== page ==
While the government is correct that Mr. xxxxxxx did not contest the underlying facts contained in the presentence report, Gov. Br. 9-10 & n. 3, by challenging the district court's application of the wrong standard of proof, Mr. xxxxxxx did contest the sufficiency of the evidence that allegedly established that he possessed cocaine base with the intent to distribute it, rather than possessing it for personal use.

The government repeatedly refers to the amount of cocaine base found on Mr. xxxxxxx at the time of his arrest, 6.5 grams, as "large." Gov. Br. 9, 15 n. 6. Viewed objectively, however, 6.5 grams simply is not a large amount. It is equivalent to less than 7 packages of artificial sweetener. This amount is barely sufficient to trigger a mandatory minimum under 18 U.S.C.  841(b)(1)(B). Further, 6.5 grams is a tiny amount when compared to the cases cited by the government as involving "large" amounts of drugs. For example, United States v. Thompson, 32 F.3d 1, 2-3 (1st Cir. 1994), involved more than a kilo of cocaine, cocaine base, and crack cocaine. Similarly, United States v. Foster, 19 F.3d 1452, 1456 (D.C. Cir. 1994), involved 38 grams of crack, more than five times the amount of cocaine base involved in this case. Finally, United States v. Sturtevant, 62 F.3d 33 (1st Cir. 1995), is not to the contrary. Although the police only found one "hit" of crack cocaine on the defendant there, the underlying offense on which the weapon enhancement in that case was based was assault, not drug possession.

The government's argument that it makes no difference in Mr. xxxxxxx's sentence whether his underlying offense was simple possession or possession with intent to distribute, Gov. Br. 16 n. 6., is simply wrong since the plain language of U.S.S.G  2D2.1(b)(1) applies only if the accused was convicted of simple possession of more than 5 grams of a mixture or substance containing cocaine base. Mr. xxxxxxx pled guilty to possession of a firearm, not possession of cocaine base. Accordingly, by its terms,  2D2.1(b)(1) cannot, apply to Mr. xxxxxxx.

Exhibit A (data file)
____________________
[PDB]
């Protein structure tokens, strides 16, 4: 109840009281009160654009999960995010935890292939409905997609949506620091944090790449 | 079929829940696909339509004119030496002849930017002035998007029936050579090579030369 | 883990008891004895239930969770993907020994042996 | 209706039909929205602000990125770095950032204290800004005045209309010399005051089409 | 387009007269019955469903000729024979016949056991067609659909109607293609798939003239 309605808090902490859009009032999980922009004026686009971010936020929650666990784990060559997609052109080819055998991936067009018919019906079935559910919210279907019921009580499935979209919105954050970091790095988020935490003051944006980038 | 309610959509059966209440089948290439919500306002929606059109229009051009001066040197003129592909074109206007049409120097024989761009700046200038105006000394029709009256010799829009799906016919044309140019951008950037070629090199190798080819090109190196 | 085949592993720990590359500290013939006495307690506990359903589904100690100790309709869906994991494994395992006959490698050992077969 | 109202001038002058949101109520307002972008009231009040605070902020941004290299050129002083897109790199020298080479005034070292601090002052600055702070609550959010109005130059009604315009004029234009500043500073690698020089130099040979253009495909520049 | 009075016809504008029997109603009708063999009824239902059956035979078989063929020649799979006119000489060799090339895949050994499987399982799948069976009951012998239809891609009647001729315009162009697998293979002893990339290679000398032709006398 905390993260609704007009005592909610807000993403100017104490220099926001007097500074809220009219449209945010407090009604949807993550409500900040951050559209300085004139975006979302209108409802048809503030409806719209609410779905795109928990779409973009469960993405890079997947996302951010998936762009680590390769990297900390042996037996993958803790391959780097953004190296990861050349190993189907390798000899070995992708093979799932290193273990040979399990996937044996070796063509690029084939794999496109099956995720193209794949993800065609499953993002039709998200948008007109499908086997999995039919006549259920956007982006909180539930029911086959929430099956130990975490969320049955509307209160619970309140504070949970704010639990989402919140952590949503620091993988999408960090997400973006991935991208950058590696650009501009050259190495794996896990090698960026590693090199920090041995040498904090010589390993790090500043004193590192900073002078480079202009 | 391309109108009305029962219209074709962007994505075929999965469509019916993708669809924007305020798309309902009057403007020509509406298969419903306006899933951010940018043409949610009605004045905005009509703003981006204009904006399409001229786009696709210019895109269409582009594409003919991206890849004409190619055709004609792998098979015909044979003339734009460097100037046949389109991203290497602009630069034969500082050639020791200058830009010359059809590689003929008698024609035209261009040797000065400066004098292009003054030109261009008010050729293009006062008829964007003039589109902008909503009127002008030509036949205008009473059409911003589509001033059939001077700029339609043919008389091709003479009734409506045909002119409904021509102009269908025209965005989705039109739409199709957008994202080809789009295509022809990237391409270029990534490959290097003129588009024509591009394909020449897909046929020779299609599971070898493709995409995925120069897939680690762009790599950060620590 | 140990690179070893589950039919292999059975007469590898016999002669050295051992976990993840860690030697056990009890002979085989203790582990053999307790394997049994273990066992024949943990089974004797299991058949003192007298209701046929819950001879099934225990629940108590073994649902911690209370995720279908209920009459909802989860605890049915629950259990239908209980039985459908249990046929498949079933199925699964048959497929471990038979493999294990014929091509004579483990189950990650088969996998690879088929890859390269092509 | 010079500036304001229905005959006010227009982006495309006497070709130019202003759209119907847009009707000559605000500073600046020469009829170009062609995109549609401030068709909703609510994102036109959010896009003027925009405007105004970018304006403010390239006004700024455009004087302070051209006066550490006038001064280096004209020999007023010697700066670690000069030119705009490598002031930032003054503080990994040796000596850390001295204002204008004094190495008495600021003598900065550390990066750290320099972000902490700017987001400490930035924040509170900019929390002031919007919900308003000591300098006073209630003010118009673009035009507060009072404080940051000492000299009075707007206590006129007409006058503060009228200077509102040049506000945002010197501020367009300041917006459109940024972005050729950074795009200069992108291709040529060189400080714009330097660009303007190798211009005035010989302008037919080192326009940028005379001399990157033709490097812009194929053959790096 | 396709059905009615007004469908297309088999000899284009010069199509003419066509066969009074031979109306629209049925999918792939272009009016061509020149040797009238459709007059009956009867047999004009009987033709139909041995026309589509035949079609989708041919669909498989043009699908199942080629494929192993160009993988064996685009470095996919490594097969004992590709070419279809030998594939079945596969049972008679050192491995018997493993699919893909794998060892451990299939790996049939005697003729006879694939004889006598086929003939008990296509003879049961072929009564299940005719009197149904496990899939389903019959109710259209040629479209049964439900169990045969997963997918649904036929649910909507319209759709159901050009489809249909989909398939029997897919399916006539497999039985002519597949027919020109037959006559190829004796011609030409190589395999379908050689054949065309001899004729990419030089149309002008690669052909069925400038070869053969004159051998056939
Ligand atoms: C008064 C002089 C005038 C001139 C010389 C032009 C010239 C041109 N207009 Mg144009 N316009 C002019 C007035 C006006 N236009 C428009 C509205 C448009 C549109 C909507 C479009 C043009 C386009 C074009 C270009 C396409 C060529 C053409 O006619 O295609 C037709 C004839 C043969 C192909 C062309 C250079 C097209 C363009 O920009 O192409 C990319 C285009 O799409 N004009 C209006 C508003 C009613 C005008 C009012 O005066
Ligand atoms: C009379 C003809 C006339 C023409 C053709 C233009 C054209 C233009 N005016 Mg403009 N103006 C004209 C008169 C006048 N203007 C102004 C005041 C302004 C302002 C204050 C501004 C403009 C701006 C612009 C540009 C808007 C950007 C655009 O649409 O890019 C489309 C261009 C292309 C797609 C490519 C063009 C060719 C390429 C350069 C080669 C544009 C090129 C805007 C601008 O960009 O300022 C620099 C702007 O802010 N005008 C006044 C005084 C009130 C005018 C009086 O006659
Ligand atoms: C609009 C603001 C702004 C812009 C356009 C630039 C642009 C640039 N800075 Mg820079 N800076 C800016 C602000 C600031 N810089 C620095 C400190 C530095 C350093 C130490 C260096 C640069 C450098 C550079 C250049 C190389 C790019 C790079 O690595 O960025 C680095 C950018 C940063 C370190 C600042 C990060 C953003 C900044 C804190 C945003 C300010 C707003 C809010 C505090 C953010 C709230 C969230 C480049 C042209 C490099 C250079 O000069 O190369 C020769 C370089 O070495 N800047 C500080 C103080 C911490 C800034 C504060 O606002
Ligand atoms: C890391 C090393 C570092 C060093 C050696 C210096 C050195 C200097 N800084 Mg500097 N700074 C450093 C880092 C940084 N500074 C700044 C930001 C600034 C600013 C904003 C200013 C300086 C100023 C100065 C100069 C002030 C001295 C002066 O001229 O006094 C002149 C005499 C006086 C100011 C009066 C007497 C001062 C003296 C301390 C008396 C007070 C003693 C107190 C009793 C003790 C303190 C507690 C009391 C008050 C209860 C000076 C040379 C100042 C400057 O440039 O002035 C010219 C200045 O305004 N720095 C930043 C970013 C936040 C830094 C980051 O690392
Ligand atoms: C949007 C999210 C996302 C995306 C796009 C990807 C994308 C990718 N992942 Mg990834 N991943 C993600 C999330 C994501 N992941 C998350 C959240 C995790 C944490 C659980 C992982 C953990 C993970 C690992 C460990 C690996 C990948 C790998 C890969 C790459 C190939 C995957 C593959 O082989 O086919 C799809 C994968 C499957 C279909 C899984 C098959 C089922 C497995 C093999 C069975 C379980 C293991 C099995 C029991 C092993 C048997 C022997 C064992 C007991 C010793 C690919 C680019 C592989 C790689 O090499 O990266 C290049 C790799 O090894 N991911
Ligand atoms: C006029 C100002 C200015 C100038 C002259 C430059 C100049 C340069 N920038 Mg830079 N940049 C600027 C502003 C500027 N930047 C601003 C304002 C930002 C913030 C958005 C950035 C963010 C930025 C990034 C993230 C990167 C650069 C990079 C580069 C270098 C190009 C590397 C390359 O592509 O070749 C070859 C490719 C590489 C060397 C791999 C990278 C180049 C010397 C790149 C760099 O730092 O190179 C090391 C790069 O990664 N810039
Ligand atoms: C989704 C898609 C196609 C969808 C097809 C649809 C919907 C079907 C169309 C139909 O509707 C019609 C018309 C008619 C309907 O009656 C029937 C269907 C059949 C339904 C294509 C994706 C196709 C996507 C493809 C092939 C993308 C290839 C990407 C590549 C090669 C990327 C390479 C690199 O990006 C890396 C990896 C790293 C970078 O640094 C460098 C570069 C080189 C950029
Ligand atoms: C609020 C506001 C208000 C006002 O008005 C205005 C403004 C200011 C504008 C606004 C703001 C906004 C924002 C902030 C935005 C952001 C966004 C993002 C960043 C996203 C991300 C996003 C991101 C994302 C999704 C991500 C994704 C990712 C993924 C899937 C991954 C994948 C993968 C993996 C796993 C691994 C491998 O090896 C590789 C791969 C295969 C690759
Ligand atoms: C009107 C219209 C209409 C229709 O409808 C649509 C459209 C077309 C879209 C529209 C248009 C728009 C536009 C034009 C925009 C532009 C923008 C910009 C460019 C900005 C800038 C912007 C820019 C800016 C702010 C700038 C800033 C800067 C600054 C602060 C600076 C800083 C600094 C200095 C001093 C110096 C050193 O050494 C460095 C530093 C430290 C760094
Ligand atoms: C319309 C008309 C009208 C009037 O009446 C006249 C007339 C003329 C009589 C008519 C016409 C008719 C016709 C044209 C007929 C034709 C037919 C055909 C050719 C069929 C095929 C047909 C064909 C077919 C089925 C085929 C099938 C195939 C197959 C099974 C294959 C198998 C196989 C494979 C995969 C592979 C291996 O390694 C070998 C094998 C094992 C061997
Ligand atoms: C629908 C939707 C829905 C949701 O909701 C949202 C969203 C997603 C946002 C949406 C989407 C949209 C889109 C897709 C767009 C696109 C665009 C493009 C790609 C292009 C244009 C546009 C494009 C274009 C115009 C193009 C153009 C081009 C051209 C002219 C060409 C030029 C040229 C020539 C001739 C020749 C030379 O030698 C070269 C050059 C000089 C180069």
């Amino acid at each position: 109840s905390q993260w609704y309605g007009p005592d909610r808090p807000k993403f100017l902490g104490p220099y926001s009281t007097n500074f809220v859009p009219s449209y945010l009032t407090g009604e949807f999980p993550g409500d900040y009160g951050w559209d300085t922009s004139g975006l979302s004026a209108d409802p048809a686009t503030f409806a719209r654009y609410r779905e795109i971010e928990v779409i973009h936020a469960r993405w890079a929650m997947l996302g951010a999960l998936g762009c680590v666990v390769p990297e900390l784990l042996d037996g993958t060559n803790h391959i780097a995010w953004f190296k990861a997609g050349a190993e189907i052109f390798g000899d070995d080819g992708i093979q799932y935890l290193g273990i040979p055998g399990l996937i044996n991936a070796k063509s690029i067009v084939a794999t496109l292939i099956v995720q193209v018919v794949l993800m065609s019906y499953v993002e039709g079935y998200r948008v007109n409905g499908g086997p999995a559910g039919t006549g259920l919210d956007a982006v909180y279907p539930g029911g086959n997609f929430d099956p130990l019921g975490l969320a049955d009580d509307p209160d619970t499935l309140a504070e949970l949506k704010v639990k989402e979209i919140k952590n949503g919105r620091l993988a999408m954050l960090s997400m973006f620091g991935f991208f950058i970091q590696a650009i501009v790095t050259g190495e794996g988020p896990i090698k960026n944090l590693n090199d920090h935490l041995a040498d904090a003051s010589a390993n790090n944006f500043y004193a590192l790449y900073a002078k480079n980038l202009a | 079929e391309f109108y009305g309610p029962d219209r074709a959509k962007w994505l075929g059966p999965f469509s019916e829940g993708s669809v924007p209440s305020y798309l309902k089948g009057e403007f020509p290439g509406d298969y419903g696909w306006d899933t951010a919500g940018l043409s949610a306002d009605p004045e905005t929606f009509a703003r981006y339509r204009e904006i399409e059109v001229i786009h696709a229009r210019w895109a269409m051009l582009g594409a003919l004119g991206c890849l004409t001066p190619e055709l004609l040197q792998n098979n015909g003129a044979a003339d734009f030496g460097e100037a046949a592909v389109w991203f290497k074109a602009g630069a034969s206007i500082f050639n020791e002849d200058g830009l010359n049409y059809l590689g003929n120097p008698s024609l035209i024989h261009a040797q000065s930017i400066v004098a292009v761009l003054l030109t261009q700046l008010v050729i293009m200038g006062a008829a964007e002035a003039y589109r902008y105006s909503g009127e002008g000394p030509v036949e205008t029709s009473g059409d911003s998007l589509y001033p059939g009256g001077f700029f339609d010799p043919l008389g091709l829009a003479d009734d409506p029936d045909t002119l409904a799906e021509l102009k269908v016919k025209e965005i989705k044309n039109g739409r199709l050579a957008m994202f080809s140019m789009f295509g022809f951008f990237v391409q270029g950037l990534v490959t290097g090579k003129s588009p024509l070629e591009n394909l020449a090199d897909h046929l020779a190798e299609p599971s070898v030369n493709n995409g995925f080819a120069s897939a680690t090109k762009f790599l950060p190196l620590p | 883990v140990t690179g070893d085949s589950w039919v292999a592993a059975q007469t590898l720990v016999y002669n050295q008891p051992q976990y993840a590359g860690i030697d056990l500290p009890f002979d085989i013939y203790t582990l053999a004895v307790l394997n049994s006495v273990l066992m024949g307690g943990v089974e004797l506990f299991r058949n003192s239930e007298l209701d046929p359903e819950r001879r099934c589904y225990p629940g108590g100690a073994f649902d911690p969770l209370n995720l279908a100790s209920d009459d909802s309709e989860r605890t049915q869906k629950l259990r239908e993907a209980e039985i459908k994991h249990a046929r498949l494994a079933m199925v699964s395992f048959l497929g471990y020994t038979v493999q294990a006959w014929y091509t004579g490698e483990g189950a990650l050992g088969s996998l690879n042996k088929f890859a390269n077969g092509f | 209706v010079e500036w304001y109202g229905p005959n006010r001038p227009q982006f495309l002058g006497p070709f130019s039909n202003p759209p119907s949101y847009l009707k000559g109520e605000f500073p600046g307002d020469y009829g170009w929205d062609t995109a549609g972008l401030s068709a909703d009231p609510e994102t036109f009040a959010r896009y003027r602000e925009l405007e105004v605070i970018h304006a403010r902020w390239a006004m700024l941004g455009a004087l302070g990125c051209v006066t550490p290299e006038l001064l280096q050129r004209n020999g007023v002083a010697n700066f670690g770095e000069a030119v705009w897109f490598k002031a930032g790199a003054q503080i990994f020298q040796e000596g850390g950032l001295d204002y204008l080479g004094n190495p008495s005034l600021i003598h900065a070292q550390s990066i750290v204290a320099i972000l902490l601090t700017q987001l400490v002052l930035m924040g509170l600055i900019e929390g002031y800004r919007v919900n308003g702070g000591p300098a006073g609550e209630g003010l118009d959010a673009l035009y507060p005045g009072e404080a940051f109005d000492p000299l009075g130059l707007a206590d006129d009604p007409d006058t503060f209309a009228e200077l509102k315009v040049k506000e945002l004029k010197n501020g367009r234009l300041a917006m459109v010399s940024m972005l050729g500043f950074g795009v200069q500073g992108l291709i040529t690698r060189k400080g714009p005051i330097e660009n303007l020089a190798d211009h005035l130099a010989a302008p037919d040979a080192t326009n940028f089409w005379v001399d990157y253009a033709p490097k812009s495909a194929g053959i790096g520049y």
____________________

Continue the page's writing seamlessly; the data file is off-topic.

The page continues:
This point is critical because of the way in which the cross-reference provision in U.S.S.G.  2K2.1(C) operates. It applies only when the offense level for the underlying offense is higher than the offense level determined under  2K2.1(a) and (b). If Mr. xxxxxxx's underlying offense is simple possession, under  2D2.1(a)(1) his offense level would be 8. In contrast, his offense level under  2K2.1(a) and (b) would be 18, and under  2D1.1, it would be 26. See Def. Br. 16. Consequently,  2K2.1(c) applies only if the district court finds that Mr. xxxxxxx possessed the cocaine base with the intent to distribute it.